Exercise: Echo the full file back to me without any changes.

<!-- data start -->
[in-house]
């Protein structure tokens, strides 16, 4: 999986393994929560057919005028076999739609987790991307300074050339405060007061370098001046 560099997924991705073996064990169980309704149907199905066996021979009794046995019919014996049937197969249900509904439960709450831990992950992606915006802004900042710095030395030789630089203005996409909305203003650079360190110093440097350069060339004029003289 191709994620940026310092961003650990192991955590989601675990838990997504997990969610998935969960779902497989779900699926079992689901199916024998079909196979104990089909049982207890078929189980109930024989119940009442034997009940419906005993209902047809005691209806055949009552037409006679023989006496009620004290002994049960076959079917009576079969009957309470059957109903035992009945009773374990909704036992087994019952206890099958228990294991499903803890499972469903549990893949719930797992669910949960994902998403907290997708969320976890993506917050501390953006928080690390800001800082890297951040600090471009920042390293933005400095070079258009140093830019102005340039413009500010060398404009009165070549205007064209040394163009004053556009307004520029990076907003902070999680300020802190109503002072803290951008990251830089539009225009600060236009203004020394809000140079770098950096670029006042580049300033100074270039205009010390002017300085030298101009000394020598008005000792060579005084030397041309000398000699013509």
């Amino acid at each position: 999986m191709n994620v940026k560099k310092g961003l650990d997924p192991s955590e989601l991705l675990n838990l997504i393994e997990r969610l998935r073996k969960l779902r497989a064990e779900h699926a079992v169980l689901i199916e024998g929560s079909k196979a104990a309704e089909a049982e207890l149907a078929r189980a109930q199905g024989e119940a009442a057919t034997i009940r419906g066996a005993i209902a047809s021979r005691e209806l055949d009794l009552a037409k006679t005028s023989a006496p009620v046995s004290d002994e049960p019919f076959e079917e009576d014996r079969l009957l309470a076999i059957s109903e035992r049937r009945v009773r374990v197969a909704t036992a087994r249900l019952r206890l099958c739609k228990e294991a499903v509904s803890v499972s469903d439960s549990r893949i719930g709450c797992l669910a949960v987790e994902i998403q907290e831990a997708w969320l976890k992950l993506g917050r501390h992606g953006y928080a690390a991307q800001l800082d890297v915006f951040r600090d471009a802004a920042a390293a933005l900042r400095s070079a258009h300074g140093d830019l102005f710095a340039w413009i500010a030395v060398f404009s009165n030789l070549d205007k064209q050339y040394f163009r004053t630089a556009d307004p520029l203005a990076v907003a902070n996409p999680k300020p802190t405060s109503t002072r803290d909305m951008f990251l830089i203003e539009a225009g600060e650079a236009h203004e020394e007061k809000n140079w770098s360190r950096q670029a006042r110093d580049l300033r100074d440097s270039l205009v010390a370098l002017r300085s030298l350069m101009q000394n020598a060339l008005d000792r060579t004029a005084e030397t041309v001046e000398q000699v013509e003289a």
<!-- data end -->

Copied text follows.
[in-house]
């Protein structure tokens, strides 16, 4: 999986393994929560057919005028076999739609987790991307300074050339405060007061370098001046 560099997924991705073996064990169980309704149907199905066996021979009794046995019919014996049937197969249900509904439960709450831990992950992606915006802004900042710095030395030789630089203005996409909305203003650079360190110093440097350069060339004029003289 191709994620940026310092961003650990192991955590989601675990838990997504997990969610998935969960779902497989779900699926079992689901199916024998079909196979104990089909049982207890078929189980109930024989119940009442034997009940419906005993209902047809005691209806055949009552037409006679023989006496009620004290002994049960076959079917009576079969009957309470059957109903035992009945009773374990909704036992087994019952206890099958228990294991499903803890499972469903549990893949719930797992669910949960994902998403907290997708969320976890993506917050501390953006928080690390800001800082890297951040600090471009920042390293933005400095070079258009140093830019102005340039413009500010060398404009009165070549205007064209040394163009004053556009307004520029990076907003902070999680300020802190109503002072803290951008990251830089539009225009600060236009203004020394809000140079770098950096670029006042580049300033100074270039205009010390002017300085030298101009000394020598008005000792060579005084030397041309000398000699013509």
């Amino acid at each position: 999986m191709n994620v940026k560099k310092g961003l650990d997924p192991s955590e989601l991705l675990n838990l997504i393994e997990r969610l998935r073996k969960l779902r497989a064990e779900h699926a079992v169980l689901i199916e024998g929560s079909k196979a104990a309704e089909a049982e207890l149907a078929r189980a109930q199905g024989e119940a009442a057919t034997i009940r419906g066996a005993i209902a047809s021979r005691e209806l055949d009794l009552a037409k006679t005028s023989a006496p009620v046995s004290d002994e049960p019919f076959e079917e009576d014996r079969l009957l309470a076999i059957s109903e035992r049937r009945v009773r374990v197969a909704t036992a087994r249900l019952r206890l099958c739609k228990e294991a499903v509904s803890v499972s469903d439960s549990r893949i719930g709450c797992l669910a949960v987790e994902i998403q907290e831990a997708w969320l976890k992950l993506g917050r501390h992606g953006y928080a690390a991307q800001l800082d890297v915006f951040r600090d471009a802004a920042a390293a933005l900042r400095s070079a258009h300074g140093d830019l102005f710095a340039w413009i500010a030395v060398f404009s009165n030789l070549d205007k064209q050339y040394f163009r004053t630089a556009d307004p520029l203005a990076v907003a902070n996409p999680k300020p802190t405060s109503t002072r803290d909305m951008f990251l830089i203003e539009a225009g600060e650079a236009h203004e020394e007061k809000n140079w770098s360190r950096q670029a006042r110093d580049l300033r100074d440097s270039l205009v010390a370098l002017r300085s030298l350069m101009q000394n020598a060339l008005d000792r060579t004029a005084e030397t041309v001046e000398q000699v013509e003289a």